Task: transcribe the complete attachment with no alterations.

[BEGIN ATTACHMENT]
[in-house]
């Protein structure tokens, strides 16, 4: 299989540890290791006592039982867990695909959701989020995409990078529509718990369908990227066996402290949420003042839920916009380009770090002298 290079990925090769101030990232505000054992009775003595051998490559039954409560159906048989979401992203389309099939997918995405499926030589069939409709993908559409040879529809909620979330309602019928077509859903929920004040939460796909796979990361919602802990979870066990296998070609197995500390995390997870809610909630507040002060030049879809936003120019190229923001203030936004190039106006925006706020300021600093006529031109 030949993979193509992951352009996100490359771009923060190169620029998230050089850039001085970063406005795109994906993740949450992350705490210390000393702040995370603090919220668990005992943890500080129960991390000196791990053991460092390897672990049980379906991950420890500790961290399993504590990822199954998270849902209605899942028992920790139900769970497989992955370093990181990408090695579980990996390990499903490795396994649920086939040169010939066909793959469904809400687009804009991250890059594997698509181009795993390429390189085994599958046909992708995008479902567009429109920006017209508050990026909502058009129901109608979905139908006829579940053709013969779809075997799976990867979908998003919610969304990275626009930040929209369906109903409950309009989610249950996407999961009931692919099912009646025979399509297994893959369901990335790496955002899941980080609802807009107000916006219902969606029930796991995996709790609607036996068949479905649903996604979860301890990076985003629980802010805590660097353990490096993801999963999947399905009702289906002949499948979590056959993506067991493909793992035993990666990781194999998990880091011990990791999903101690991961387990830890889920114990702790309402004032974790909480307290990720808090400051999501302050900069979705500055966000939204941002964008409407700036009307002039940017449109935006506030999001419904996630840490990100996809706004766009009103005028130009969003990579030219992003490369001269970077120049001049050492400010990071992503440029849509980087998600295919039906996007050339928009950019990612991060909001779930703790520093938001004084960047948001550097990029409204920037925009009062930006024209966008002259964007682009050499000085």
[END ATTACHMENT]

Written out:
[in-house]
């Protein structure tokens, strides 16, 4: 299989540890290791006592039982867990695909959701989020995409990078529509718990369908990227066996402290949420003042839920916009380009770090002298 290079990925090769101030990232505000054992009775003595051998490559039954409560159906048989979401992203389309099939997918995405499926030589069939409709993908559409040879529809909620979330309602019928077509859903929920004040939460796909796979990361919602802990979870066990296998070609197995500390995390997870809610909630507040002060030049879809936003120019190229923001203030936004190039106006925006706020300021600093006529031109 030949993979193509992951352009996100490359771009923060190169620029998230050089850039001085970063406005795109994906993740949450992350705490210390000393702040995370603090919220668990005992943890500080129960991390000196791990053991460092390897672990049980379906991950420890500790961290399993504590990822199954998270849902209605899942028992920790139900769970497989992955370093990181990408090695579980990996390990499903490795396994649920086939040169010939066909793959469904809400687009804009991250890059594997698509181009795993390429390189085994599958046909992708995008479902567009429109920006017209508050990026909502058009129901109608979905139908006829579940053709013969779809075997799976990867979908998003919610969304990275626009930040929209369906109903409950309009989610249950996407999961009931692919099912009646025979399509297994893959369901990335790496955002899941980080609802807009107000916006219902969606029930796991995996709790609607036996068949479905649903996604979860301890990076985003629980802010805590660097353990490096993801999963999947399905009702289906002949499948979590056959993506067991493909793992035993990666990781194999998990880091011990990791999903101690991961387990830890889920114990702790309402004032974790909480307290990720808090400051999501302050900069979705500055966000939204941002964008409407700036009307002039940017449109935006506030999001419904996630840490990100996809706004766009009103005028130009969003990579030219992003490369001269970077120049001049050492400010990071992503440029849509980087998600295919039906996007050339928009950019990612991060909001779930703790520093938001004084960047948001550097990029409204920037925009009062930006024209966008002259964007682009050499000085």